Maternal Aid Association in Bangladesh
Medical students from King’s College London volunteered in Bangladesh for nine days as part of the Maternal Aid Association
Maternal Aid Association (MAA) is a grassroots student-led charity striving to improve healthcare in resource-poor settings such as Bangladesh. It aims to bring about safe, effective and high quality maternal healthcare. MAA was founded by Aqil Jaigirdar, a 4th year King’s College London medical student. The team comprises current King’s College London healthcare students, supported by Professor Janice Rymer, Vice President for the Royal College of Obstetrics and Gynaecology, Professor of Gynaecology at King’s College London, and Consultant Gynaecologist at Guy’s and St Thomas’, and Dr Daghni Rajasingham, Consultant Obstetrician Guy’s and St Thomas’.
The aim of the 2017 Summer Bangladesh trip (JourneyMaa) was to continue providing high quality sustainable maternal care in rural areas of the country. MAA has established strong links with British healthcare professionals and Bangladeshi universities, medical professionals and healthcare students, enabling a long-term sustainable relationship built between two countries. As a result MAA is able to co-operate, monitor and evaluate the implementation of innovative work that will improve maternal healthcare in Bangladesh.
JourneyMaa took place between the 15 – 23 August 2017 and is the charity’s second overseas trip. A multidisciplinary team of British healthcare professionals and students returned to Balaganj, as well as visiting a new village, Ramsiri; both of which are in Sylhet, Bangladesh. The trip was led by Fatnin Mohd Fuad, 2nd year medical student at King’s College London.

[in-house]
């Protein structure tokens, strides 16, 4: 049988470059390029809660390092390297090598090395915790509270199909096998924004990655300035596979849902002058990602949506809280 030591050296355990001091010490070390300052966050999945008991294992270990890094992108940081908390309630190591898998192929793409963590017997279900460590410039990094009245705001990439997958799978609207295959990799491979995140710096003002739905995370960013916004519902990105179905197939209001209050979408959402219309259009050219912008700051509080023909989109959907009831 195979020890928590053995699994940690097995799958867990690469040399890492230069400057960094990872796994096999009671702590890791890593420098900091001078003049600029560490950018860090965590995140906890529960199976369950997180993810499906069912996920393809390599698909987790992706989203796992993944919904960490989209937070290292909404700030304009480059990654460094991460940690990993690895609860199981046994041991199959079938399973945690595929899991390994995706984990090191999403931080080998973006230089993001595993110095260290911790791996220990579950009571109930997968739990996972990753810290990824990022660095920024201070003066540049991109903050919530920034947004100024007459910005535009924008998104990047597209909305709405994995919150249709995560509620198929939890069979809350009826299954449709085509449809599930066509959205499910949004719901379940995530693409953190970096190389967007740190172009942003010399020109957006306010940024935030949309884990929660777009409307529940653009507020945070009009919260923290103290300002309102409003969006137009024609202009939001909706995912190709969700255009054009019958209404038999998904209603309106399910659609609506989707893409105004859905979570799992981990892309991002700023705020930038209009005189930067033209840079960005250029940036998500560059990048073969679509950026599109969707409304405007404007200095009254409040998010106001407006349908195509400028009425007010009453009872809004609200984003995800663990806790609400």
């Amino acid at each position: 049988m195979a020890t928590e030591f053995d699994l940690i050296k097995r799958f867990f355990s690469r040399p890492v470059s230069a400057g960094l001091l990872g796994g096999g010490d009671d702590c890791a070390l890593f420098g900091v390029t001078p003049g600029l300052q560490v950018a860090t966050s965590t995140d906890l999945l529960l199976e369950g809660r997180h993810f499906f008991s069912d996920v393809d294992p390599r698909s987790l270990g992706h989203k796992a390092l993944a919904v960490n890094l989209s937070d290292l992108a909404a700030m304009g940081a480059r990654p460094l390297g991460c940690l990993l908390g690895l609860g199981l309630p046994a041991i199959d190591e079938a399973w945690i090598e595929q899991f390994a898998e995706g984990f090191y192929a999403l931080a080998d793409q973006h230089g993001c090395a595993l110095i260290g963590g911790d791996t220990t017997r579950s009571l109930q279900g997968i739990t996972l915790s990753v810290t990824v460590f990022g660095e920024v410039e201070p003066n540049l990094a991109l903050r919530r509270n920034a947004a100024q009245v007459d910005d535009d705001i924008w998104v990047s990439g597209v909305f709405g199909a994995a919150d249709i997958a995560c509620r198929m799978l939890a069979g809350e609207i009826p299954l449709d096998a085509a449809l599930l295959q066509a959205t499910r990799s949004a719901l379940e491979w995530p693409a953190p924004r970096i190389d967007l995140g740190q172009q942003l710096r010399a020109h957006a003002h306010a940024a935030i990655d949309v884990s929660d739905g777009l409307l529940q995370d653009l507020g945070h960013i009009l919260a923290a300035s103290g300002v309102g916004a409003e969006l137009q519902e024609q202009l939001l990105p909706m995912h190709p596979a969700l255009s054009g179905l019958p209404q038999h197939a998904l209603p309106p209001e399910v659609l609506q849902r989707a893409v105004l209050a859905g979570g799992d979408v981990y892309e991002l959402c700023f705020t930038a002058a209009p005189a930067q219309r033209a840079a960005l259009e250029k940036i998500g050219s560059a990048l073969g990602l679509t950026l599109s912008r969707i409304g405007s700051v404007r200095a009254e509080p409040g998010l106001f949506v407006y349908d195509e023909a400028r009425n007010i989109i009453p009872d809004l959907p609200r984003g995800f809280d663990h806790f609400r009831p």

Students worked alongside Bangladeshi healthcare professionals from the Sylhet Women Medical College. The team participated in four days of health camps; two at Balaganj, Sylhet, and two at Ramsiri, Sylhet.
Main activities included:
- Offering basic health checks for mothers in rural parts of Bangladesh
- Educating mothers and young female students between the ages of 12-16 in rural communities about safe motherhood and early new-born care through educational workshops
- Running workshops with Bangladeshi-trained midwives, doctors and traditional birth-attendants to enhance the safety of home deliveries
- Providing simple and free medication that can help prevent maternal deaths and ill-health
- Visiting both rural and urban Bangladeshi hospitals to understand and appreciate how the healthcare varies across different settings.
According to the World Health Organisation (WHO), women in Bangladesh are 21 times more likely to die from maternal causes compared to the UK.
This year’s health camps reached more than 200 pregnant women, as well as more than 80 young female students.
Tafsir Ahmed, JourneyMaa UK Volunteer, said:
I heard the story of a mother that I will never forget, in either my professional or personal life. Her name was Ruhena and she had trekked 4 hours, by boat, rickshaw and on foot, to see us at the MAA clinic. This was her 5th pregnancy, but she only had 1 living son. She had lost 3 of her babies at 2, 3 and 9 months. She was at least in her mid-30s and said that she wouldn’t have had another baby but she wanted to make things right with this one. Ruhena was trying to do everything within her capabilities as a mother- braving the floods, heat and travel, to do better for her new child’s health.
Despite her poignant story, Ruhena was the most joyful person I had met today, always with a smile on her face. To me, her story of determination, self-awareness and bravery is an inspiration to me. The purpose of MAA’s trip to Bangladesh is epitomised by this incredible woman.
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